Burns has always been active and energetic, but when he was 52, his doctor sent him to a cardiologist and he was diagnosed with aortic stenosis â?? a condition where the aortic valve does not fully open.
Burns would need surgery down the road. Seven years later, as surgery was approaching, he had no symptoms, but the doctor found that an aneurysm had grown.
"He said you are going to have to have a pacemaker put in today. I said what about my open heart surgery next week? He said that's not a problem, but you need a pacemaker put in today," says Burns.
Six days later, he had open heart surgery.
"Obviously having open heart surgery, the first day or two after surgery, you feel for the first time that, oh my god, I'm really vulnerable," says Burns.
But there was also hope, and that's something Burns shares with the people for whom he volunteers.
He started to recover slowly, and within three weeks of surgery, he was walking six miles a day.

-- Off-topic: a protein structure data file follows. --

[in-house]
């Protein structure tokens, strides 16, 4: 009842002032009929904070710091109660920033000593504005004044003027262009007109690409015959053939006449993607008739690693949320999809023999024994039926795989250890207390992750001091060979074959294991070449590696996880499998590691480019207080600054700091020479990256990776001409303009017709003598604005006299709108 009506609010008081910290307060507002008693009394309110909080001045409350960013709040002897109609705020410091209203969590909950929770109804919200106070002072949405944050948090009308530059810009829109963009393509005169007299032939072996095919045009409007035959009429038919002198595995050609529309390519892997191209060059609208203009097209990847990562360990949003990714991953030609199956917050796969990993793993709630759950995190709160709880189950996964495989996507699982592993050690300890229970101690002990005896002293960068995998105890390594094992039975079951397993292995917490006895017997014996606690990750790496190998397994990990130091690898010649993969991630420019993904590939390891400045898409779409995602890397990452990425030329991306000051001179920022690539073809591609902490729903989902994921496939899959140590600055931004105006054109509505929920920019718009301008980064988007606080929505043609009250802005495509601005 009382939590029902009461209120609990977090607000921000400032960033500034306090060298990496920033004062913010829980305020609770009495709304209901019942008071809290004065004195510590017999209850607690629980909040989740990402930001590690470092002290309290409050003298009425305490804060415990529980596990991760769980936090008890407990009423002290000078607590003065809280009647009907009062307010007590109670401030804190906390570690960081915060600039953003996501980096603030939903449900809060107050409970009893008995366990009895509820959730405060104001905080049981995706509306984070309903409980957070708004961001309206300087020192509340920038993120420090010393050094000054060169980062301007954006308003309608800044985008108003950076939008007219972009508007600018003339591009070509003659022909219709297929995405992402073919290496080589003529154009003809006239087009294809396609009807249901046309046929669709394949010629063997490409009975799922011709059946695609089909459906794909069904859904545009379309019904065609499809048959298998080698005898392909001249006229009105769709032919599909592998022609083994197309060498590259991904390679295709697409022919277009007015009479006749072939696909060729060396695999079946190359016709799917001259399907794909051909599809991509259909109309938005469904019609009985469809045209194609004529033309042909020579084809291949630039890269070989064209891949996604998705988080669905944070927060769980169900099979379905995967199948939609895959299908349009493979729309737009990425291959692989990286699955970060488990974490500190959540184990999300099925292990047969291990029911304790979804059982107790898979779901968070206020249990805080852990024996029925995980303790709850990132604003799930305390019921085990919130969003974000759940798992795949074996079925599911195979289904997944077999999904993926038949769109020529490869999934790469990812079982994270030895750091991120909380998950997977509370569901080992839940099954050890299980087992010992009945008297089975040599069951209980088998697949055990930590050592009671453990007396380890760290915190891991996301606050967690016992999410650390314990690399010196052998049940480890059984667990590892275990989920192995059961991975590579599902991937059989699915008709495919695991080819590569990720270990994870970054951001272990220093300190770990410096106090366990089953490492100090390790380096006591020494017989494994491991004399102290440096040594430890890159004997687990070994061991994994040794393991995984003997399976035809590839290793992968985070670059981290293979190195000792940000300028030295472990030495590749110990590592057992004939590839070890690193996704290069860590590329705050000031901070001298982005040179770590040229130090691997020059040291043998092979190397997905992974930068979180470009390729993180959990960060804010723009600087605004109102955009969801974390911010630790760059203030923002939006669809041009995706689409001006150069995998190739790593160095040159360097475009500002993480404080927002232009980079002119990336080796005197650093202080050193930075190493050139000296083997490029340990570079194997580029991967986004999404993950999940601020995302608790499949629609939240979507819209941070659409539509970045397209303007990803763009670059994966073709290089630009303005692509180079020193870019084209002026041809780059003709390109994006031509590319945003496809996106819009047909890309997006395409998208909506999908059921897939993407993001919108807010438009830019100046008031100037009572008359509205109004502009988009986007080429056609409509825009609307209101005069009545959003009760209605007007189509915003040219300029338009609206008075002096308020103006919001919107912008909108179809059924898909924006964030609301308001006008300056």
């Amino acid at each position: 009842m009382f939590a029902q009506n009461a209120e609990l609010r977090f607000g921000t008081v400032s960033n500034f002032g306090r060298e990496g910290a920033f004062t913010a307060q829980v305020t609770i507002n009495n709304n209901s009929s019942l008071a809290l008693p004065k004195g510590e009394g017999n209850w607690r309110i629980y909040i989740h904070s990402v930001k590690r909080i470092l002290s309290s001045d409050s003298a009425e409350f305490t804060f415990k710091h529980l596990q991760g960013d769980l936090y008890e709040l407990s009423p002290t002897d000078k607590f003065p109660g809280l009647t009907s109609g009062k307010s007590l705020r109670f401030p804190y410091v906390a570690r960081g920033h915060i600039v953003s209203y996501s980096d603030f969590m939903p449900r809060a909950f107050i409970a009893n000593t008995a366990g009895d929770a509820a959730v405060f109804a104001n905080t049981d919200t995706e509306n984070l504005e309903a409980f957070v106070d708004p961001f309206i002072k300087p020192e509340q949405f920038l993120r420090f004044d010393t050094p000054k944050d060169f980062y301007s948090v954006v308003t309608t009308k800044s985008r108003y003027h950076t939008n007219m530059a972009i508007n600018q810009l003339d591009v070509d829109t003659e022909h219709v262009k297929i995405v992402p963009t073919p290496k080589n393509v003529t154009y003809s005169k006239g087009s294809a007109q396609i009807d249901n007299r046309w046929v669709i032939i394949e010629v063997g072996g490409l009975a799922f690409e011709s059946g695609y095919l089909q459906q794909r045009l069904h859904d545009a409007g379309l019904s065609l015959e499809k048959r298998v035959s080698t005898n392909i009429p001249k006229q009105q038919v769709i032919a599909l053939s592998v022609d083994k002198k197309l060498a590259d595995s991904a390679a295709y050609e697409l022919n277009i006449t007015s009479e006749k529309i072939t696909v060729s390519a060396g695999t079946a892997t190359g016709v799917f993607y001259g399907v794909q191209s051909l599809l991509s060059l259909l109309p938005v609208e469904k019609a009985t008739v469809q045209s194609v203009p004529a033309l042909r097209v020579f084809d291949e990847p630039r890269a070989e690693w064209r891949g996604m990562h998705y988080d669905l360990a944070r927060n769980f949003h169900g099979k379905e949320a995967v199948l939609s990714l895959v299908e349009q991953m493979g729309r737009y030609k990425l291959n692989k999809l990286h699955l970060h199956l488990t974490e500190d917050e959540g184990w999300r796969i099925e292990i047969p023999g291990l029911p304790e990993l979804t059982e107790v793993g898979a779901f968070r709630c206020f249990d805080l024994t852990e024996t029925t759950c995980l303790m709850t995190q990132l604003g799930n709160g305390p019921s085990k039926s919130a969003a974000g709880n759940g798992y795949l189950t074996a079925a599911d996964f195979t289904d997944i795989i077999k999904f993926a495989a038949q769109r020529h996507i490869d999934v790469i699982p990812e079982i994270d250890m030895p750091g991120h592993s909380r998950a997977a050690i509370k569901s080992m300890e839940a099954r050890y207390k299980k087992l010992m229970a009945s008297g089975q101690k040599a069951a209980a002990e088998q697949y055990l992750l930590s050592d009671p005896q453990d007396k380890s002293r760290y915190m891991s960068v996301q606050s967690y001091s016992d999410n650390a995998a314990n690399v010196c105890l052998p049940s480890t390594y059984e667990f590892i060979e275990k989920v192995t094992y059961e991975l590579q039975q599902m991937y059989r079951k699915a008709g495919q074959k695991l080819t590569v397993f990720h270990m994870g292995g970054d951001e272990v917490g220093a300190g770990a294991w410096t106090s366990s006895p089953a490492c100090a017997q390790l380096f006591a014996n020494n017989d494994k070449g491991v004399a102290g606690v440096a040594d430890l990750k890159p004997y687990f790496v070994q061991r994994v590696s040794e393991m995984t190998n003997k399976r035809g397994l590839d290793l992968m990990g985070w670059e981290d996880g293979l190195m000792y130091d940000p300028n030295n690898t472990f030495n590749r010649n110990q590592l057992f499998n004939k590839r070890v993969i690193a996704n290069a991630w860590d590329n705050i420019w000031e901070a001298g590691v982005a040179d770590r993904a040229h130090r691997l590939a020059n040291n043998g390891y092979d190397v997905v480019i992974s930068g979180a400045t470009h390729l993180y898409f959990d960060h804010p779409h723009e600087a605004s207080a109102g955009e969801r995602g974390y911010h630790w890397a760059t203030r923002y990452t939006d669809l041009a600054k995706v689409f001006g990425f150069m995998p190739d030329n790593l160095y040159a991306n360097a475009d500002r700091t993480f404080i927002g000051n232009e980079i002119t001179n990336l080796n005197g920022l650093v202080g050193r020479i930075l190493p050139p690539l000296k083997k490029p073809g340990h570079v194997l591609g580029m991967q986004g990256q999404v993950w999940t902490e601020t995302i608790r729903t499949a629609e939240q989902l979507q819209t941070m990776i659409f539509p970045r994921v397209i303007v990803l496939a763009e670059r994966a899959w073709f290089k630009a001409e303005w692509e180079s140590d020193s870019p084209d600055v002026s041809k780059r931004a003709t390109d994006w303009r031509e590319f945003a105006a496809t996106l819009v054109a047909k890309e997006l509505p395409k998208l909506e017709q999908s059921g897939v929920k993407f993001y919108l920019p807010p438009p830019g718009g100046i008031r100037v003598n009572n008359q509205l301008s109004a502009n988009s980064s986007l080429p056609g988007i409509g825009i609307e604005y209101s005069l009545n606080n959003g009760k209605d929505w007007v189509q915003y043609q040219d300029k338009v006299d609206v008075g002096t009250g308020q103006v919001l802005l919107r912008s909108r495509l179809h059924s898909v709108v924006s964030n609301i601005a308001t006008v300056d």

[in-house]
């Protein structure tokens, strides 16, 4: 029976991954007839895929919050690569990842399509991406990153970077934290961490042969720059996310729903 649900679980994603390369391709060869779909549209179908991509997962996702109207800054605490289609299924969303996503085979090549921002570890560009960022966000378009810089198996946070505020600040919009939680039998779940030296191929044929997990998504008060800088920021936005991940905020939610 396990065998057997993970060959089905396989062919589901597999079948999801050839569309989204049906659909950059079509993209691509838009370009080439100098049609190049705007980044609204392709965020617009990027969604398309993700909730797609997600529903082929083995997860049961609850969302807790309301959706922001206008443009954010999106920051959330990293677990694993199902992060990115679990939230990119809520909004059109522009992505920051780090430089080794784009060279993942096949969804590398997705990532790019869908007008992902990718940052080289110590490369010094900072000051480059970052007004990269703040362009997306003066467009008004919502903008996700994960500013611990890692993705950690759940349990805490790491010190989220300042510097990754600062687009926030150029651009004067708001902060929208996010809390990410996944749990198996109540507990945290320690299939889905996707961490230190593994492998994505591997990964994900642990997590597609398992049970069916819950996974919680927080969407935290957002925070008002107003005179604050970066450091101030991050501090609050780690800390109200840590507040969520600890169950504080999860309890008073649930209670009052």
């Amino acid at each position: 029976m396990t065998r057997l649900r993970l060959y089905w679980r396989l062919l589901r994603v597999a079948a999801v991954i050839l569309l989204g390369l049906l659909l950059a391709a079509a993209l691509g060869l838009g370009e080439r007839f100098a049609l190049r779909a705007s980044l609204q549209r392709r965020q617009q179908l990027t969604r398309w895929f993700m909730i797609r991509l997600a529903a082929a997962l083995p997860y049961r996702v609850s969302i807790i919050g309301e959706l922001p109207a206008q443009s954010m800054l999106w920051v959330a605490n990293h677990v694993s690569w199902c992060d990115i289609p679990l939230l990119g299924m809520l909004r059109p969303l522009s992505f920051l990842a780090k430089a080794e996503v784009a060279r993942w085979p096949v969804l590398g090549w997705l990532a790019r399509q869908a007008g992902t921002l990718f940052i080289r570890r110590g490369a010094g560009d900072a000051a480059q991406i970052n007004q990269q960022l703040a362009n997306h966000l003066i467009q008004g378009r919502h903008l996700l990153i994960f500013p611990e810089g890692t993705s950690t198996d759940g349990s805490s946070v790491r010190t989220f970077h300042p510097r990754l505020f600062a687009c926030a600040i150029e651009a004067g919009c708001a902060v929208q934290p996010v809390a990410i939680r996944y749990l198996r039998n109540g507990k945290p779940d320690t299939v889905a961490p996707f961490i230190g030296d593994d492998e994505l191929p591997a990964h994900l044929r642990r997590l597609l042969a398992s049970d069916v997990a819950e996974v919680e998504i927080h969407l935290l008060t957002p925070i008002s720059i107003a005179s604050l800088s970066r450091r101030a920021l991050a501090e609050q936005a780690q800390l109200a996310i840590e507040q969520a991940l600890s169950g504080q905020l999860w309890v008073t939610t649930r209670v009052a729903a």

"I'm now able to actually run a 5k race in less than 29 minutes, which is something I was never able to do prior to my surgery," says Burns.
Burns is now 62, retired, and enjoys spending time with his wife and kids, and of course, volunteering.
Burns has an important message; that everyone should see a doctor regularly.
"If I was one of the people who said I'm too healthy, I don't have to go to a doctor, I would not be living today," says Burns.
In April, Burns will be honored as the inspirational honoree for this year's American Heart Walk at Onondaga Community College.
He says it's important for people to stay active regardless of their age. It's how he's living his life.